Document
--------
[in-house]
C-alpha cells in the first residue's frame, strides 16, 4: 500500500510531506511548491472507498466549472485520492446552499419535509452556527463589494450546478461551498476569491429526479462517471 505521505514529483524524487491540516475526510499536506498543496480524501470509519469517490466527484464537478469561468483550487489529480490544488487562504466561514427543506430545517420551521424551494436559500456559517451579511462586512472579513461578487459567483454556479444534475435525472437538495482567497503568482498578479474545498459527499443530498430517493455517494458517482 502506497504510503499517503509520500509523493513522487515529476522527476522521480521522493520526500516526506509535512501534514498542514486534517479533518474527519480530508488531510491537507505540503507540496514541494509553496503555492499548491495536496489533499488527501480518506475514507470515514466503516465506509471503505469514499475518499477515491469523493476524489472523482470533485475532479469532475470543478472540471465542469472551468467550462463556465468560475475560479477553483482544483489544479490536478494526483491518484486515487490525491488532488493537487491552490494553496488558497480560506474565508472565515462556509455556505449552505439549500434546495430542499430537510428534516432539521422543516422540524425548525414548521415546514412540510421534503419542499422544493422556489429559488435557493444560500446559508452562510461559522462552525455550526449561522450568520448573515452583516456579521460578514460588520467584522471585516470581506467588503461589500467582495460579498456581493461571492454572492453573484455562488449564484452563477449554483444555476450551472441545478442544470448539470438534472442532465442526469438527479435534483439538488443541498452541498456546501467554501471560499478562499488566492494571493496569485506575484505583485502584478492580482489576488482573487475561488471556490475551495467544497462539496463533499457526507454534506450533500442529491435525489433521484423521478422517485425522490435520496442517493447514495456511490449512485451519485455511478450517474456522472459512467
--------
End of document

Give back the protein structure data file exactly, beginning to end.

[in-house]
C-alpha cells in the first residue's frame, strides 16, 4: 500500500510531506511548491472507498466549472485520492446552499419535509452556527463589494450546478461551498476569491429526479462517471 505521505514529483524524487491540516475526510499536506498543496480524501470509519469517490466527484464537478469561468483550487489529480490544488487562504466561514427543506430545517420551521424551494436559500456559517451579511462586512472579513461578487459567483454556479444534475435525472437538495482567497503568482498578479474545498459527499443530498430517493455517494458517482 502506497504510503499517503509520500509523493513522487515529476522527476522521480521522493520526500516526506509535512501534514498542514486534517479533518474527519480530508488531510491537507505540503507540496514541494509553496503555492499548491495536496489533499488527501480518506475514507470515514466503516465506509471503505469514499475518499477515491469523493476524489472523482470533485475532479469532475470543478472540471465542469472551468467550462463556465468560475475560479477553483482544483489544479490536478494526483491518484486515487490525491488532488493537487491552490494553496488558497480560506474565508472565515462556509455556505449552505439549500434546495430542499430537510428534516432539521422543516422540524425548525414548521415546514412540510421534503419542499422544493422556489429559488435557493444560500446559508452562510461559522462552525455550526449561522450568520448573515452583516456579521460578514460588520467584522471585516470581506467588503461589500467582495460579498456581493461571492454572492453573484455562488449564484452563477449554483444555476450551472441545478442544470448539470438534472442532465442526469438527479435534483439538488443541498452541498456546501467554501471560499478562499488566492494571493496569485506575484505583485502584478492580482489576488482573487475561488471556490475551495467544497462539496463533499457526507454534506450533500442529491435525489433521484423521478422517485425522490435520496442517493447514495456511490449512485451519485455511478450517474456522472459512467